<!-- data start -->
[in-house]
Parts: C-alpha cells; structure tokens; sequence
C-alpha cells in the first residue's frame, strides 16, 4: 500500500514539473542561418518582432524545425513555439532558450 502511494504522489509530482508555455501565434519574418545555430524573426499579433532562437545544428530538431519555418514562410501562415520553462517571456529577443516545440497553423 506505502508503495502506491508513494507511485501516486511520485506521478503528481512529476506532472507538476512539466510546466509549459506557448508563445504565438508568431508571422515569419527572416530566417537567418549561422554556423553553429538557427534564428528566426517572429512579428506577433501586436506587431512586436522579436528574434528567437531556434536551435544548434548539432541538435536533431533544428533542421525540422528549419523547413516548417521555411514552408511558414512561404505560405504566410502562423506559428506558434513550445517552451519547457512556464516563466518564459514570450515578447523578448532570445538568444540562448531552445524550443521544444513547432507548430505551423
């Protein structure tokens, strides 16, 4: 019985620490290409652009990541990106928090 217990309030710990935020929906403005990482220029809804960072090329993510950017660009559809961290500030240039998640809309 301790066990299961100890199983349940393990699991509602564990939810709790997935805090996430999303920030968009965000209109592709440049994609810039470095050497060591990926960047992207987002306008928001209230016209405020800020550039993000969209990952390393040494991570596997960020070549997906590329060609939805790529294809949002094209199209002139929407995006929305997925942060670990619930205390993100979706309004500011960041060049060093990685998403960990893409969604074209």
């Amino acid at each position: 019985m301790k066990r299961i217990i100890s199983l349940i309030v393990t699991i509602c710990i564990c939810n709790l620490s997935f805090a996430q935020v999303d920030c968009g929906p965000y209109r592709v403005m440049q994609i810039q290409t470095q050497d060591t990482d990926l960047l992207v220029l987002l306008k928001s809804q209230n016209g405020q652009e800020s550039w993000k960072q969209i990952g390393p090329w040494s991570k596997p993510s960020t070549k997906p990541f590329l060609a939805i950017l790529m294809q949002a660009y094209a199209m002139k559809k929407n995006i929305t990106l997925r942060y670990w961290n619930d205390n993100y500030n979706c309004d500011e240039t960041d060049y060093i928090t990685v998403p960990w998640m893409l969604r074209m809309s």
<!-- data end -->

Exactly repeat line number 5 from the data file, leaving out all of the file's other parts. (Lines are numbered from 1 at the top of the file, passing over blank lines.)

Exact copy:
């Amino acid at each position: 019985m301790k066990r299961i217990i100890s199983l349940i309030v393990t699991i509602c710990i564990c939810n709790l620490s997935f805090a996430q935020v999303d920030c968009g929906p965000y209109r592709v403005m440049q994609i810039q290409t470095q050497d060591t990482d990926l960047l992207v220029l987002l306008k928001s809804q209230n016209g405020q652009e800020s550039w993000k960072q969209i990952g390393p090329w040494s991570k596997p993510s960020t070549k997906p990541f590329l060609a939805i950017l790529m294809q949002a660009y094209a199209m002139k559809k929407n995006i929305t990106l997925r942060y670990w961290n619930d205390n993100y500030n979706c309004d500011e240039t960041d060049y060093i928090t990685v998403p960990w998640m893409l969604r074209m809309s």